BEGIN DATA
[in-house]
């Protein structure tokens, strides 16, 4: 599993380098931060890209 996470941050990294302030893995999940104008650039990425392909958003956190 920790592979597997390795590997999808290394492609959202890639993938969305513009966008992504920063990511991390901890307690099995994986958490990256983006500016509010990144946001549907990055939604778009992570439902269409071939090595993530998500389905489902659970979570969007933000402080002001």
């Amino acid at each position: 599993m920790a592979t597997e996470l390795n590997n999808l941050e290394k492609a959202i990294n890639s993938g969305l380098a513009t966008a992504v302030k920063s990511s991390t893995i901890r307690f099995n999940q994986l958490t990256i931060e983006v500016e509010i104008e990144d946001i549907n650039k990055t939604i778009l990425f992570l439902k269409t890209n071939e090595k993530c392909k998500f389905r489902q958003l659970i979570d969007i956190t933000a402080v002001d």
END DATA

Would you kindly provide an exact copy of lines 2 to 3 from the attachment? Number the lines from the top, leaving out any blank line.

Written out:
């Protein structure tokens, strides 16, 4: 599993380098931060890209 996470941050990294302030893995999940104008650039990425392909958003956190 920790592979597997390795590997999808290394492609959202890639993938969305513009966008992504920063990511991390901890307690099995994986958490990256983006500016509010990144946001549907990055939604778009992570439902269409071939090595993530998500389905489902659970979570969007933000402080002001």
């Amino acid at each position: 599993m920790a592979t597997e996470l390795n590997n999808l941050e290394k492609a959202i990294n890639s993938g969305l380098a513009t966008a992504v302030k920063s990511s991390t893995i901890r307690f099995n999940q994986l958490t990256i931060e983006v500016e509010i104008e990144d946001i549907n650039k990055t939604i778009l990425f992570l439902k269409t890209n071939e090595k993530c392909k998500f389905r489902q958003l659970i979570d969007i956190t933000a402080v002001d």